Brain Fog, Chemo Fog, Chemo Brain – no fun by any name
Being a brainiac became my identity
On meeting me, the usual feedback was: ‘wow you’re smart.’ Never, ‘you’re nice’, or ‘you’re kind’. I got constant reminders that ideas, theories, and knowledge were my contributions to whatever was happening. No one is telling me now how smart I am. Losing capacity to think lucidly, quickly, insightfully, and incisively is a loss that cuts deep.
Before and after treatment pictures of my brain might’ve been interesting.
I’ve always been able to recall conversations accurately. I could listen to parties in a conflict tell their stories and repeat their words back to them and they’d say: ‘yeah, that’s a good synopsis of what I said.’ Where I seem to differ from those in ‘the books’ about brain fog, is that treament hasn’t affected my memory. It’s the analysis of those memories that’s MIA. Thoughts are now random, slow and just sit there waiting for the ‘so what’ to happen. And it doesn’t. All the usual tricks for jogging memory with notes, highlighting markers, and creating stories of what to remember don’t help. Organizing the memories into coherent thoughts to create sentences – kaput.
From diagnosis in August 2010 until June 2012 I couldn’t focus my mind to read or write. I scanned newspaper headlines in a few minutes. At one point I said: ‘I’m bald, breastless, and can’t hold two thoughts in my head at the same time – OMG, I’m turning into a man.’ I’d often asked men who said they weren’t thinking anything if they really had no thoughts or if they were thinking something they didn’t want to tell me. They said, no, they weren’t thinking anything. I said, ‘how do you do that? How do you have no thoughts?’ My mind had enough dialogue going on for a whole cast of characters.
I’m a lot more understanding of the ‘I’m not thinking anything’ response. Been there, done that, still there. I’ve spent the last 2 years staring into middle space like a cat in a sunbeam on the window sill.
Here’s what it felt like until July 2012, and the reason I’m writing this blog to recover from it: Two side effects act as parallel events simultaneously in my mind as a result of the two surgeries, eight highly toxic chemo treatments, and twenty-five radiation sessions, plus all the bad news from the pathology.
1. The absence of analysis that was always easy for me. People talk and now I get a blank look instead of a response because I can’t follow the conversation. There’s no focus or concentration I can call upon to replace the quick study I used to be. Then I get frustrated and cry. Imagine what conflicting parties want from their mediator (calm, perspective, skill, smoothing them over their rough spots), and they get me sobbing instead. Yup, that’d make me want to settle fast just to get away from the blubbering.
2. The presence of cancer related fatigue, limited stamina, exhaustion, and temporary loss of my usual resilience. When I get tired, all the bad news comes flooding back, and my memory dredges up every word the doctors shared with me about the grim diagnosis, guarded prognosis, limited options, high risk for the future, and generally poor outcomes. What tires me – mostly #1 above and people.
Here’s my personal recipe for cooking brain fog.
Try to think or analyze,
get frustrated with reduced cognitive functioning,
have bad news memories break through usual dam of optimism,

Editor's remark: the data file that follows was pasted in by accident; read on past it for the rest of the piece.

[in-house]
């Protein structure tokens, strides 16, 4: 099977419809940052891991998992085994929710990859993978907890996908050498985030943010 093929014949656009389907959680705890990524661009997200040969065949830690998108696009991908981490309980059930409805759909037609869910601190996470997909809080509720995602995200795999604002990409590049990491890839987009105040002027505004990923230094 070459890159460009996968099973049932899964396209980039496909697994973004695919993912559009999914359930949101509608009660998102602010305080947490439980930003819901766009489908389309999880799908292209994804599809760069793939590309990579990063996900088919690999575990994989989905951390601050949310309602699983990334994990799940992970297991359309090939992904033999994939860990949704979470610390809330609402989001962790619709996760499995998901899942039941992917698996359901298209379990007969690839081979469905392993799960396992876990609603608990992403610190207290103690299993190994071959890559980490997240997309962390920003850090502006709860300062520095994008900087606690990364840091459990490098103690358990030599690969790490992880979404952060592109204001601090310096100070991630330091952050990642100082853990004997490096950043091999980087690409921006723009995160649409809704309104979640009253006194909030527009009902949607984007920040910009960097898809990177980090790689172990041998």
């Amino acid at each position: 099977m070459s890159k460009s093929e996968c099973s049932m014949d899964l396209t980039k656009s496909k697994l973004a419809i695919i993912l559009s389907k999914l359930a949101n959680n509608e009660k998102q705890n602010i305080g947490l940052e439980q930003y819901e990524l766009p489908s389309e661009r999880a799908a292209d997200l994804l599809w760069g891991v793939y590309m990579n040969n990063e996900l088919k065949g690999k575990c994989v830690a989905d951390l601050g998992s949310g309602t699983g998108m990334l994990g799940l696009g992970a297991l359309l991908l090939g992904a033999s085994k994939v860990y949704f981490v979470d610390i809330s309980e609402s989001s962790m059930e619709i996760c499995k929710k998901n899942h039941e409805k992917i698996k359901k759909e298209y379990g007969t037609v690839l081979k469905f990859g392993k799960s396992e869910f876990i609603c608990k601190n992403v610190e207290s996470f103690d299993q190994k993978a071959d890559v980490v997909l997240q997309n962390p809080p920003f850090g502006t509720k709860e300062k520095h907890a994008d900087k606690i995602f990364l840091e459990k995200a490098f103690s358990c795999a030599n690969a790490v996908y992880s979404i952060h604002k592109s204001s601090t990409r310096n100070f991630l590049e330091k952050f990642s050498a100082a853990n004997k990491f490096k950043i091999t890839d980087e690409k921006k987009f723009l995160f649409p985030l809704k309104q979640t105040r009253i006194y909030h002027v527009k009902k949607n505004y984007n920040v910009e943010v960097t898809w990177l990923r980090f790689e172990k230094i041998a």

get flood of negative thoughts,
dig a big hole of junk to wallow in,
go catatonic with anxiety about the poor prognosis
be sure I’m going to die in months and it’s all my fault for getting tired.
Repeat until well stewed.
Whew. This lasts until I can rest or talk myself out of it.
Can I write about how I am getting out of it, now that I’m finally feeling better? It’s conducting field research in my own mind to recapture the bleak vortex that sucked me down. I now use every shred of discipline to practice meditative thoughts, get enough rest, bring focus through a calming mantra, go for work outs at the gym, walk Trail the Westie often, use my Inner Healer named Terry, and excuse myself from situations where there’s people expecting conversation short of withdrawing socially . The only technique I didn’t use until this blog was journaling since I couldn’t write, and I wish now that I’d done it anyway even if it was jibberish.
Feeling whole, sitting in the garden on a glorious summer day is the opposite of the past winter and spring of being a partial person. Having a conversation when I’m tired is pointless. I stumble for words. Being with people for too long => stumbling for words. The change that turned the season from winter to summer for me was replacing stress with rest.
Bottom line is I’ve been given the gift of struggling instead of being a smart person. It’s a chance for me to see if I can come off as – maybe – nice, kind, or even sweet, not just intelligent. What a great time to see the problems in life as a pattern I recognize and yet can’t think my way out of, instead of being the problem solver
What a positive way to deal with this, Deborah — to find opportunities to learn and grow even as you emerge from the fog! Your final comments make me thing that in illness, we are forced to surrender control, if not to medical professionals completely, then to whatever it is that we believe in (if not God, then the universe). You’ve always been the problem-solver and clearly that ability to find connections and see answers remains. I love that you are finding patterns around you from what to someone else would be simple chaos. What can I say, my friend? I had no idea you were going through any of this — I read each post with an increasing sense of wonder at your strength and dare I say it — your fierce intelligence.